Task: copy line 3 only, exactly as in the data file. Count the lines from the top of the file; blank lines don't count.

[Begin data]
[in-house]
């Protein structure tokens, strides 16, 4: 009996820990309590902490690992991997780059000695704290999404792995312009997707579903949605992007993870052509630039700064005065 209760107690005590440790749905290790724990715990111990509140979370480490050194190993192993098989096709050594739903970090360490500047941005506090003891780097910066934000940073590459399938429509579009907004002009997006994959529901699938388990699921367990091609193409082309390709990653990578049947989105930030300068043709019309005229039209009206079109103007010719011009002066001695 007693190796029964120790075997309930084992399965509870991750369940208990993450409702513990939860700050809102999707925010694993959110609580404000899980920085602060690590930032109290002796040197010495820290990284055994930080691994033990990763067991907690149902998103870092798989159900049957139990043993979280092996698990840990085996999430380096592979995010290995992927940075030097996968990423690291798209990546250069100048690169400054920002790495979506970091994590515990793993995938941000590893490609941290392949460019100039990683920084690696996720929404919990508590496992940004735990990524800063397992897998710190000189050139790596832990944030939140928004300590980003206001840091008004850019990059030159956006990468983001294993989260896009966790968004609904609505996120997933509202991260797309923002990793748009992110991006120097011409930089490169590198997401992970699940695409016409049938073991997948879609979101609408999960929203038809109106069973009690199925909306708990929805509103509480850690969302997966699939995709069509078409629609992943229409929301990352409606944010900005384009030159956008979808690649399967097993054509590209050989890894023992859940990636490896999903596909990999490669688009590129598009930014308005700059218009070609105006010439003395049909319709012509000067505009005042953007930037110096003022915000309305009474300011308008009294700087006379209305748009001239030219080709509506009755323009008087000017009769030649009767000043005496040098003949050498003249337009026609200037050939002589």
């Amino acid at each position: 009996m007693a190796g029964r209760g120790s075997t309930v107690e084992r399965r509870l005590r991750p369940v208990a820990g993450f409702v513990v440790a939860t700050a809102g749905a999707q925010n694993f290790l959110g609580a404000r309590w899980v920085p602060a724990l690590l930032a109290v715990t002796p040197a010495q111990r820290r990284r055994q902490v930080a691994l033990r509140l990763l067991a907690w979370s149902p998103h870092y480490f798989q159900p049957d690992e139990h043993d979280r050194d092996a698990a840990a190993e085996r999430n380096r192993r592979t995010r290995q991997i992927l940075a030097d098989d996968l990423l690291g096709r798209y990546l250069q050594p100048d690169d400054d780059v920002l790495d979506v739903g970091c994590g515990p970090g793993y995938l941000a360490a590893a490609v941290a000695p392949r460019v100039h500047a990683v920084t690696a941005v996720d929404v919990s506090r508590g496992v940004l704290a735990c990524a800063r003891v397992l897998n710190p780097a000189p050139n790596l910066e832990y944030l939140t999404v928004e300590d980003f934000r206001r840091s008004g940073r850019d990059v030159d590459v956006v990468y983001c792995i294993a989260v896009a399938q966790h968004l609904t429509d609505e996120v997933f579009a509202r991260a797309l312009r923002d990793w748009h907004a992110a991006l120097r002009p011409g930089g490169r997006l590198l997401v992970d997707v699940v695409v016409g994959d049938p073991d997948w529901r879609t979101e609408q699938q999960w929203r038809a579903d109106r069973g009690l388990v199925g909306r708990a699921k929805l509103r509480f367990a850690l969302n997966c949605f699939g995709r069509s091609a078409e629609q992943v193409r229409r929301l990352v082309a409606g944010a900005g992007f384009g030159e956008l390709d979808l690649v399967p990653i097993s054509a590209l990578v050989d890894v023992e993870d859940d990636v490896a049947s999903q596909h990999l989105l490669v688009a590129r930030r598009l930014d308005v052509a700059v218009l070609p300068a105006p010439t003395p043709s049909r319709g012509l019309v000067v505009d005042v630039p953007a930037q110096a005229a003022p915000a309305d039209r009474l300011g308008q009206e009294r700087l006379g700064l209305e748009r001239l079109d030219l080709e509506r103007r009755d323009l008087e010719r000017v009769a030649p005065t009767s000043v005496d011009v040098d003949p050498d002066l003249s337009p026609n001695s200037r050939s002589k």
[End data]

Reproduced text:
């Amino acid at each position: 009996m007693a190796g029964r209760g120790s075997t309930v107690e084992r399965r509870l005590r991750p369940v208990a820990g993450f409702v513990v440790a939860t700050a809102g749905a999707q925010n694993f290790l959110g609580a404000r309590w899980v920085p602060a724990l690590l930032a109290v715990t002796p040197a010495q111990r820290r990284r055994q902490v930080a691994l033990r509140l990763l067991a907690w979370s149902p998103h870092y480490f798989q159900p049957d690992e139990h043993d979280r050194d092996a698990a840990a190993e085996r999430n380096r192993r592979t995010r290995q991997i992927l940075a030097d098989d996968l990423l690291g096709r798209y990546l250069q050594p100048d690169d400054d780059v920002l790495d979506v739903g970091c994590g515990p970090g793993y995938l941000a360490a590893a490609v941290a000695p392949r460019v100039h500047a990683v920084t690696a941005v996720d929404v919990s506090r508590g496992v940004l704290a735990c990524a800063r003891v397992l897998n710190p780097a000189p050139n790596l910066e832990y944030l939140t999404v928004e300590d980003f934000r206001r840091s008004g940073r850019d990059v030159d590459v956006v990468y983001c792995i294993a989260v896009a399938q966790h968004l609904t429509d609505e996120v997933f579009a509202r991260a797309l312009r923002d990793w748009h907004a992110a991006l120097r002009p011409g930089g490169r997006l590198l997401v992970d997707v699940v695409v016409g994959d049938p073991d997948w529901r879609t979101e609408q699938q999960w929203r038809a579903d109106r069973g009690l388990v199925g909306r708990a699921k929805l509103r509480f367990a850690l969302n997966c949605f699939g995709r069509s091609a078409e629609q992943v193409r229409r929301l990352v082309a409606g944010a900005g992007f384009g030159e956008l390709d979808l690649v399967p990653i097993s054509a590209l990578v050989d890894v023992e993870d859940d990636v490896a049947s999903q596909h990999l989105l490669v688009a590129r930030r598009l930014d308005v052509a700059v218009l070609p300068a105006p010439t003395p043709s049909r319709g012509l019309v000067v505009d005042v630039p953007a930037q110096a005229a003022p915000a309305d039209r009474l300011g308008q009206e009294r700087l006379g700064l209305e748009r001239l079109d030219l080709e509506r103007r009755d323009l008087e010719r000017v009769a030649p005065t009767s000043v005496d011009v040098d003949p050498d002066l003249s337009p026609n001695s200037r050939s002589k």